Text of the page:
Town Council Accepts the Obey Creek Compass Committee’s Report and Votes to Proceed to the Next Steps of the Development Agreement Process

On Monday, January 13th the Chapel Hill Town Council voted to accept the Obey Creek Compass Committee’s report, proceed with the Obey Creek development process,  and add  in a new checkpoint. During Phase 2, the Technical Team will work with developers and Town staffers to continue to revise the proposed development plan and study how it will impact the surrounding area. The study will explore potential effects on traffic, school capacity, the environment and other concerns. At the end of that phase, the Council will review the data and vote whether or not to enter into direct negotiations with developers at East West Partners.

During the meeting, The Council praised the Committee’s work, which included participating in 22 meetings starting in July, serving as a conduit to the public and,  producing a valuable report. Council member Donna Bell,  the Council liaison to the Obey Creek Compass Committee, expressed her appreciation of their work.  Thanks Obey Creek Compass Committee!

Exhale by internationally renowned landscape architect Mikyoung Kim

Exhale -  the Town's most recent public art installation by internationally renowned landscape architect Mikyoung Kim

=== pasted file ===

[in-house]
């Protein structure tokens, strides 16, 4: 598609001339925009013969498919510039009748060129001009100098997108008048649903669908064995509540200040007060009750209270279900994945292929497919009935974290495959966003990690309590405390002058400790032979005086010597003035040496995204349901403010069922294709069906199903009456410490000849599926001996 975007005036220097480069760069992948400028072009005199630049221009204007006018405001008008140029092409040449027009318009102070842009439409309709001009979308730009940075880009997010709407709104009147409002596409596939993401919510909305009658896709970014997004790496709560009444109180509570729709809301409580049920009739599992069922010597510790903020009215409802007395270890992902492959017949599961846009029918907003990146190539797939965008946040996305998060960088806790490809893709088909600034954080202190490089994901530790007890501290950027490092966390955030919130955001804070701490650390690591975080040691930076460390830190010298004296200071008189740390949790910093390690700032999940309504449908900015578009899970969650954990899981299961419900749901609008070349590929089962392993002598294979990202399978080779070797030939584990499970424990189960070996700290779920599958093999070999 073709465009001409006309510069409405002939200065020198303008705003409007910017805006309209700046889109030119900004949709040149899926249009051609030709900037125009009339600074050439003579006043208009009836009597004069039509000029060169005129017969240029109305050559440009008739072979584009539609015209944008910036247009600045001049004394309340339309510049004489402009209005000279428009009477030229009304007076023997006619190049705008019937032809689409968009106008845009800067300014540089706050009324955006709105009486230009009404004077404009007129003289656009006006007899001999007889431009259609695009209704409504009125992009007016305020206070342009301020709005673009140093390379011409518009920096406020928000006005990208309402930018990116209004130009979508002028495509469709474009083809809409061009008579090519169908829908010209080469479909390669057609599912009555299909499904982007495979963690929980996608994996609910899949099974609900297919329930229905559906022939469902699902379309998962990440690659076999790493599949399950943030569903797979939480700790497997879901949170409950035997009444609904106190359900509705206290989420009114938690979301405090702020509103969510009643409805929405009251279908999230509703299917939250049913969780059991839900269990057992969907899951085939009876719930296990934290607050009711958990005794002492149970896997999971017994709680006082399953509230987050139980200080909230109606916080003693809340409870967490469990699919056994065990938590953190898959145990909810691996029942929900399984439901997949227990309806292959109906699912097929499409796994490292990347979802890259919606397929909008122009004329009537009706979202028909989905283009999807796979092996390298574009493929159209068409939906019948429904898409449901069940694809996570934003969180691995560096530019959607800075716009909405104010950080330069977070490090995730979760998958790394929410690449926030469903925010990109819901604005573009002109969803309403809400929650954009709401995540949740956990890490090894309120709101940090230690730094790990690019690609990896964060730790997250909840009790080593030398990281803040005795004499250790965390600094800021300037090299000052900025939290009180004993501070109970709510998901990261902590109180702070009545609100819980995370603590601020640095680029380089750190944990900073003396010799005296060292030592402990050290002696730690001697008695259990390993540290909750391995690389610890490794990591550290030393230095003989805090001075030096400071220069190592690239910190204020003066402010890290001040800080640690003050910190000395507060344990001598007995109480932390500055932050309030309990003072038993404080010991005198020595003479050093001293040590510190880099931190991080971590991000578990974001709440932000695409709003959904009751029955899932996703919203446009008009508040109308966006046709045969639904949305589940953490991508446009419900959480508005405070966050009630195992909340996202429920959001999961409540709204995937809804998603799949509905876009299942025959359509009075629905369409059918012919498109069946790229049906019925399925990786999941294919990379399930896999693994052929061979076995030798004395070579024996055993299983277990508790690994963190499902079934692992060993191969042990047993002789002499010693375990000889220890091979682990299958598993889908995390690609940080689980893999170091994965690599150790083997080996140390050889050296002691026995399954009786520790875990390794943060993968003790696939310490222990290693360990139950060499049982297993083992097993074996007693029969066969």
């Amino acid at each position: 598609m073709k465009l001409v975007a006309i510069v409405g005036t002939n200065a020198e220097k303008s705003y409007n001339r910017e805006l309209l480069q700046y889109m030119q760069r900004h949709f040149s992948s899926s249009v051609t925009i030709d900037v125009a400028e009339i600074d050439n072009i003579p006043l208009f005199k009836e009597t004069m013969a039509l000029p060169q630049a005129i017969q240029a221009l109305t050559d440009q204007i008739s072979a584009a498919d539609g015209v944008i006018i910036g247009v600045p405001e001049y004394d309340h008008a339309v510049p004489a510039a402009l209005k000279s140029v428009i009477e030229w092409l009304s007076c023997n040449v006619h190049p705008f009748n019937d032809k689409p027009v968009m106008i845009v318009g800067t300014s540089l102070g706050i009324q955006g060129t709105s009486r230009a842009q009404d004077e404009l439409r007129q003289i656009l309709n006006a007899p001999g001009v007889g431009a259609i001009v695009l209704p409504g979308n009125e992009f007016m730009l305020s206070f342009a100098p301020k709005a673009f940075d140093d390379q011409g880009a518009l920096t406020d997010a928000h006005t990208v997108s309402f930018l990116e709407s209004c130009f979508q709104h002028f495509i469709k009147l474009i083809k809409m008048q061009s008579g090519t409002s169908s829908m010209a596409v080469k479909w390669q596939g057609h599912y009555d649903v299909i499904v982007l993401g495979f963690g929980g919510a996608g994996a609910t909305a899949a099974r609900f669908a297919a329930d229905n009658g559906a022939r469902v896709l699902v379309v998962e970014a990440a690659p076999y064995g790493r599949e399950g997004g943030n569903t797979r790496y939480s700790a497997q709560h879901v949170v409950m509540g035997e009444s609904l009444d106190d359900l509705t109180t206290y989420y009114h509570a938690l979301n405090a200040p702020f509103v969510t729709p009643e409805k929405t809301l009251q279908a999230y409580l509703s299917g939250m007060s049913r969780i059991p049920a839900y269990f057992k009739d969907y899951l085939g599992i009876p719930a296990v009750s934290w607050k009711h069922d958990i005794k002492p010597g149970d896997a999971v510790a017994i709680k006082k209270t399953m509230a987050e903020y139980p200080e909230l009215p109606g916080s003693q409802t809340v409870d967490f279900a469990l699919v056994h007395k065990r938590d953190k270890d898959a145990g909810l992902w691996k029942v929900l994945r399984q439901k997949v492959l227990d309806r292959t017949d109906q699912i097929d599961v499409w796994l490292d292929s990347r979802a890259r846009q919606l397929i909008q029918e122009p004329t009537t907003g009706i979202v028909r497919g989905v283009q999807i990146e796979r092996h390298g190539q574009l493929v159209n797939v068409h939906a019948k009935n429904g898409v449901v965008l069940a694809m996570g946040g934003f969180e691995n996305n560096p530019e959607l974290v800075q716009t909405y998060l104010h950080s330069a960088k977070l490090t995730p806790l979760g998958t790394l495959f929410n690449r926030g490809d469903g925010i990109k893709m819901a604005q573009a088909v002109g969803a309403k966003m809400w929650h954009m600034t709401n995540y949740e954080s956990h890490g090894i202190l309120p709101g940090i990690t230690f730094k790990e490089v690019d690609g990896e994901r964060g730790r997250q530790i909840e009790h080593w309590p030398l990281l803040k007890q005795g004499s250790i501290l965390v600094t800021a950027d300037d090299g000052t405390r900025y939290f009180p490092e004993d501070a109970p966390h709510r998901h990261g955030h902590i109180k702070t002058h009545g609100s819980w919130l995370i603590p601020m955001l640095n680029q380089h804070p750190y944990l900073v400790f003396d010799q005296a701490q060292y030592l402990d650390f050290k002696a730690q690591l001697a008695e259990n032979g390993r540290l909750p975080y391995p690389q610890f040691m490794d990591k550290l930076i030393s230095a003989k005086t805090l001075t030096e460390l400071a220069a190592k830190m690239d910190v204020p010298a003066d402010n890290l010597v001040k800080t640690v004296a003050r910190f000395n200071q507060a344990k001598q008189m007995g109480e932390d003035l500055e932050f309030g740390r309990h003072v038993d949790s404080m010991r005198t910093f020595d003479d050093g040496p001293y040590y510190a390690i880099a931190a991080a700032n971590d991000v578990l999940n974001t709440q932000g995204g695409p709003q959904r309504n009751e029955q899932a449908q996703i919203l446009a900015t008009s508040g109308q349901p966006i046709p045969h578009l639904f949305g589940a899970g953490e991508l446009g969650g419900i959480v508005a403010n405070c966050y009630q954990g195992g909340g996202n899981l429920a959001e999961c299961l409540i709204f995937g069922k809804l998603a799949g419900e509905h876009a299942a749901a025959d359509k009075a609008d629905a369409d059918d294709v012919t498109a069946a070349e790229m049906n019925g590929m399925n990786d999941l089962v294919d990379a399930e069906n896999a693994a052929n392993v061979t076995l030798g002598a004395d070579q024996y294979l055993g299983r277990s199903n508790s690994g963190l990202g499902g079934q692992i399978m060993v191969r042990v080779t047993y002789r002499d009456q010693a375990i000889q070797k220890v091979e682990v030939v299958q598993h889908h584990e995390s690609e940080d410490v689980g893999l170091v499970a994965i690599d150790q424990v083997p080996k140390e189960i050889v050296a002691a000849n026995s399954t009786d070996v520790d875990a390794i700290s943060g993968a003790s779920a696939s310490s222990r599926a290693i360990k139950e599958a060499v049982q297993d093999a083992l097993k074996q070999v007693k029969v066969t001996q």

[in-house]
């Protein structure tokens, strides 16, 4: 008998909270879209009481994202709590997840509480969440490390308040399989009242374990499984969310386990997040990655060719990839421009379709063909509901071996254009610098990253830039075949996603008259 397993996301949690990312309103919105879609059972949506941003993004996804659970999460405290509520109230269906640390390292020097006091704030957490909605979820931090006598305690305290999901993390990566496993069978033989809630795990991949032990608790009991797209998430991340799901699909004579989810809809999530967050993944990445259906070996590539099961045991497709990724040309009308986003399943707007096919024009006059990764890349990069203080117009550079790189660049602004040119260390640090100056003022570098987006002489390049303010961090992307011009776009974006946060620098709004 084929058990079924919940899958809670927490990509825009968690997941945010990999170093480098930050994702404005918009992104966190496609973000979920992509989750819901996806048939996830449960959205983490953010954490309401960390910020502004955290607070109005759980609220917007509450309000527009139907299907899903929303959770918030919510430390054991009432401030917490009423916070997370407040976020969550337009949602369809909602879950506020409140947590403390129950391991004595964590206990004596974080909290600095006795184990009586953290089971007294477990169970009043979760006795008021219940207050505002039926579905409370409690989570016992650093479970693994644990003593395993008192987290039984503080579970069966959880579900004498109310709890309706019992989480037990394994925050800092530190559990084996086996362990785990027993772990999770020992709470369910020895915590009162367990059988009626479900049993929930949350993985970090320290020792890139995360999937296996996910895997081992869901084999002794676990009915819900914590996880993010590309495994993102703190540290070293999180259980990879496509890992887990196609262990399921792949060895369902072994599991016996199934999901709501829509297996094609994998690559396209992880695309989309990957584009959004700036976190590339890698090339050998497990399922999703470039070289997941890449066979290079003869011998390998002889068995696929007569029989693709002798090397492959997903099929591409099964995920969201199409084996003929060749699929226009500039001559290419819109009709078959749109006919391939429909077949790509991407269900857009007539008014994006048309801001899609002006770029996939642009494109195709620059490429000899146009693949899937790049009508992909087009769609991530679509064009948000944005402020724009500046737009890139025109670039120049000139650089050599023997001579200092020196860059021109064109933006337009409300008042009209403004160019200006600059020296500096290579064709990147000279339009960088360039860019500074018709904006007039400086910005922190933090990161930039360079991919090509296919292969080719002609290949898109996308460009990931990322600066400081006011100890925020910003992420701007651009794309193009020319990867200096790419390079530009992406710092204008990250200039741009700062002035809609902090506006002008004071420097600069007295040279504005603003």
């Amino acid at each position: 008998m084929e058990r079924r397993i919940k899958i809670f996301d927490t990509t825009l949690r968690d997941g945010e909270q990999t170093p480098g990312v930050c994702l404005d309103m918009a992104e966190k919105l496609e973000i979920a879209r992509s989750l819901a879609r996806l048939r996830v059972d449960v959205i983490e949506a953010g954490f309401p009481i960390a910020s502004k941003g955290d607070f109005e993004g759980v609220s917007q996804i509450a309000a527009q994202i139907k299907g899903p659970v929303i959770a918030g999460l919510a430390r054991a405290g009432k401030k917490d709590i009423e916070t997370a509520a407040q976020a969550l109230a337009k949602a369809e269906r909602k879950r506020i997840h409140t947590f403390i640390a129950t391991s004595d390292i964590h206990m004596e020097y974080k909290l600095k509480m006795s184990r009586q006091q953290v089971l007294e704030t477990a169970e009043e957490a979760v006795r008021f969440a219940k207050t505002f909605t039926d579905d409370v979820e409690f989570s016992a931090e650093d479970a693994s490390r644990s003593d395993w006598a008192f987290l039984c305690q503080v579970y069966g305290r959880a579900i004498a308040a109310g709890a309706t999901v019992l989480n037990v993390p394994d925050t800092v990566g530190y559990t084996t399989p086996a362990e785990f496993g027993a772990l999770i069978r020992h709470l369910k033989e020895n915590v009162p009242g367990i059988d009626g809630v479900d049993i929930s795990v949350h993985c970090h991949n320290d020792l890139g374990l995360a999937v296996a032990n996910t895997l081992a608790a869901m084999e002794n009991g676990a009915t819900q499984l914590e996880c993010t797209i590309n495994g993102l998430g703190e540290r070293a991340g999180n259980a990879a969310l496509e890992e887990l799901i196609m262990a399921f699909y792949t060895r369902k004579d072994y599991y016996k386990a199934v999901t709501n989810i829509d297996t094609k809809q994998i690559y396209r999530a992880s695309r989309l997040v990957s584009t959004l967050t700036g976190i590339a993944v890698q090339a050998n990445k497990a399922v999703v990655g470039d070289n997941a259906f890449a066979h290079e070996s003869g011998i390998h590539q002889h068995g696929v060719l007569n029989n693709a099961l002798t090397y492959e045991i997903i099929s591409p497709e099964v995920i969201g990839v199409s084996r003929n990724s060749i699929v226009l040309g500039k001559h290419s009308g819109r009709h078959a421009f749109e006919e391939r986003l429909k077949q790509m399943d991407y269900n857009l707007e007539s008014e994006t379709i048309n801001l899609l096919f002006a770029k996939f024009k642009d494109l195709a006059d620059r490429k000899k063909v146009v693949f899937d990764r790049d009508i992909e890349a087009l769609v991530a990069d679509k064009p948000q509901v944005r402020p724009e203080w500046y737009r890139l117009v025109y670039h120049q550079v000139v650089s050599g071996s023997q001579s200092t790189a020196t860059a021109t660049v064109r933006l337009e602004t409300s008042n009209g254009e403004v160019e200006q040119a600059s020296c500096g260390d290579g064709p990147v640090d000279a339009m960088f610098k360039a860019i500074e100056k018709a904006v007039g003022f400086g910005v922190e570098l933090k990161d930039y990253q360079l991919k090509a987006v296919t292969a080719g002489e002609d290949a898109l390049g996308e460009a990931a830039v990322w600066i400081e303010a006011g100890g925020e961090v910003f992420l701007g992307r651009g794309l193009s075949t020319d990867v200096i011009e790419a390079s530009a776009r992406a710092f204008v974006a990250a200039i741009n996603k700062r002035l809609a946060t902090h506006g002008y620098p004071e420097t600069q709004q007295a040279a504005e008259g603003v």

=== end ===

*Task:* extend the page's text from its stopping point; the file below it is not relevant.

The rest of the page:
Enjoying the new art sculpture with colorful lighting and fog effects at downtown Chapel Hill’s new public plaza at 140 West Franklin.

“Exhale” consists of a folded and layered perforated metal skin that allows for fog to emanate through the textured surfaces of the piece. The amount of fog emanating from the sculpture is controlled by a sophisticated computerized weather station that reads the wind velocity and adjusts the amount of fog accordingly.

Artist Mikyoung Kim states: “Exhale moves beyond art as object, and suggests a point of transition, interaction, and activation – a place to observe people utilizing the various zones of the plaza, making them an active, integrated part of the art piece.”

To view the schedule of events at 140 West Plaza, visit

Word Clouds from Community Input

With the help of a good intern, we took the words and ideas from the papers and put them in a spreadsheet. We took that data and used Wordle, a web based tool for generating word clouds, to create this image. Word clouds are used to  quickly indicate the most commonly used words  in a block of text – the bigger the word, the more frequently it was used. 

Each table has their own word cloud (the smaller ones).  The 200 most frequently recorded words from all tables are in the larger cloud in the center.

There are many ways to think about words, ideas, and data. This is just one – what do you think?

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